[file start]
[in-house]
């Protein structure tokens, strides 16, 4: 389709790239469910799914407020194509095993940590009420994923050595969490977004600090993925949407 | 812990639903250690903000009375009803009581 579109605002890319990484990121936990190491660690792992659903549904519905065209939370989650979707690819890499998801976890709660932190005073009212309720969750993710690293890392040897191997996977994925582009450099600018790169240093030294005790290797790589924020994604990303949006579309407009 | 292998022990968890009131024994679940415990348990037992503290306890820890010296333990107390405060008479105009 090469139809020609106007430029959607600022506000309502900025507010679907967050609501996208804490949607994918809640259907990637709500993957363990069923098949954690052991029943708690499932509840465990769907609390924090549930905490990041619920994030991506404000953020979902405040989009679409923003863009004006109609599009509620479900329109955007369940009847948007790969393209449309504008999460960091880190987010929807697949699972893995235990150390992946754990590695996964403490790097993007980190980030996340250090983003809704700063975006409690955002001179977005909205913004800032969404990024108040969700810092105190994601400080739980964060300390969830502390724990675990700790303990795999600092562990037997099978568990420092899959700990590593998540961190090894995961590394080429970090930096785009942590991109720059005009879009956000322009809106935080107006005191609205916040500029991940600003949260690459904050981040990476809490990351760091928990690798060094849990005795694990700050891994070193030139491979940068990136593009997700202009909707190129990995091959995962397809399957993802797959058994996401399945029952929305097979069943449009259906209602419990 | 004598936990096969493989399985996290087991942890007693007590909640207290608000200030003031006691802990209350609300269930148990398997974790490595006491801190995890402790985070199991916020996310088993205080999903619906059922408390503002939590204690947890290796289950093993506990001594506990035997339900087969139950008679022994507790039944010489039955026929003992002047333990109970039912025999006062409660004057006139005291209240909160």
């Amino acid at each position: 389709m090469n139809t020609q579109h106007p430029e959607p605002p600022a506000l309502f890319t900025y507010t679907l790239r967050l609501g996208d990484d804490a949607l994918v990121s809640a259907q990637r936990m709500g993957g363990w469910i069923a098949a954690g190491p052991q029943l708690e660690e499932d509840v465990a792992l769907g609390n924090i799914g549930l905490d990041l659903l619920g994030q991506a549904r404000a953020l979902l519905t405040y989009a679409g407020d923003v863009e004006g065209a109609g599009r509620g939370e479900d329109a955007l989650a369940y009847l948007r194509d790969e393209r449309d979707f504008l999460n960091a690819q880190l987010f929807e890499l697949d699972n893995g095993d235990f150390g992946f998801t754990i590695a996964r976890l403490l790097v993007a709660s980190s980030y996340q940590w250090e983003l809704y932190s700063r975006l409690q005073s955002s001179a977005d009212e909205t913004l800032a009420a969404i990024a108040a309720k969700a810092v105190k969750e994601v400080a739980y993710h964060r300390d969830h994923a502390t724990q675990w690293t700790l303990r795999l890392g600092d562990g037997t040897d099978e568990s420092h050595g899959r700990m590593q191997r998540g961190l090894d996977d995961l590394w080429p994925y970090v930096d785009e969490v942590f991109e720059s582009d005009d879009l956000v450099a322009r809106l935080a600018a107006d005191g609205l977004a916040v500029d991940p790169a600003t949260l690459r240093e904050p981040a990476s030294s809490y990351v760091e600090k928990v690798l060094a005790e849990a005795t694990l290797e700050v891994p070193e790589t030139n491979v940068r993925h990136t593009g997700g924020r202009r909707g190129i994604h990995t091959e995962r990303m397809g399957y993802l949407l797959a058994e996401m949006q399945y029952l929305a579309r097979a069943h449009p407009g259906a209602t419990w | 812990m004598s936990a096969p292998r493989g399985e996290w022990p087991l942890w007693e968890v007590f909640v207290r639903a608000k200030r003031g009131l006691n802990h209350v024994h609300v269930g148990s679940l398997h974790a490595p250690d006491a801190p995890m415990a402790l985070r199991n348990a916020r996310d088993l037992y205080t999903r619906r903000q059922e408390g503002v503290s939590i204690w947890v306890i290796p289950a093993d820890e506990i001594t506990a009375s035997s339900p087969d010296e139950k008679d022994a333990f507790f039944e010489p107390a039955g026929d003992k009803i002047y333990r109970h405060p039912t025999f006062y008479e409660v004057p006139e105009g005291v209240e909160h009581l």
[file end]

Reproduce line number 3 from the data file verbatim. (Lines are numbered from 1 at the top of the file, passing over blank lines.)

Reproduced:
């Amino acid at each position: 389709m090469n139809t020609q579109h106007p430029e959607p605002p600022a506000l309502f890319t900025y507010t679907l790239r967050l609501g996208d990484d804490a949607l994918v990121s809640a259907q990637r936990m709500g993957g363990w469910i069923a098949a954690g190491p052991q029943l708690e660690e499932d509840v465990a792992l769907g609390n924090i799914g549930l905490d990041l659903l619920g994030q991506a549904r404000a953020l979902l519905t405040y989009a679409g407020d923003v863009e004006g065209a109609g599009r509620g939370e479900d329109a955007l989650a369940y009847l948007r194509d790969e393209r449309d979707f504008l999460n960091a690819q880190l987010f929807e890499l697949d699972n893995g095993d235990f150390g992946f998801t754990i590695a996964r976890l403490l790097v993007a709660s980190s980030y996340q940590w250090e983003l809704y932190s700063r975006l409690q005073s955002s001179a977005d009212e909205t913004l800032a009420a969404i990024a108040a309720k969700a810092v105190k969750e994601v400080a739980y993710h964060r300390d969830h994923a502390t724990q675990w690293t700790l303990r795999l890392g600092d562990g037997t040897d099978e568990s420092h050595g899959r700990m590593q191997r998540g961190l090894d996977d995961l590394w080429p994925y970090v930096d785009e969490v942590f991109e720059s582009d005009d879009l956000v450099a322009r809106l935080a600018a107006d005191g609205l977004a916040v500029d991940p790169a600003t949260l690459r240093e904050p981040a990476s030294s809490y990351v760091e600090k928990v690798l060094a005790e849990a005795t694990l290797e700050v891994p070193e790589t030139n491979v940068r993925h990136t593009g997700g924020r202009r909707g190129i994604h990995t091959e995962r990303m397809g399957y993802l949407l797959a058994e996401m949006q399945y029952l929305a579309r097979a069943h449009p407009g259906a209602t419990w | 812990m004598s936990a096969p292998r493989g399985e996290w022990p087991l942890w007693e968890v007590f909640v207290r639903a608000k200030r003031g009131l006691n802990h209350v024994h609300v269930g148990s679940l398997h974790a490595p250690d006491a801190p995890m415990a402790l985070r199991n348990a916020r996310d088993l037992y205080t999903r619906r903000q059922e408390g503002v503290s939590i204690w947890v306890i290796p289950a093993d820890e506990i001594t506990a009375s035997s339900p087969d010296e139950k008679d022994a333990f507790f039944e010489p107390a039955g026929d003992k009803i002047y333990r109970h405060p039912t025999f006062y008479e409660v004057p006139e105009g005291v209240e909160h009581l």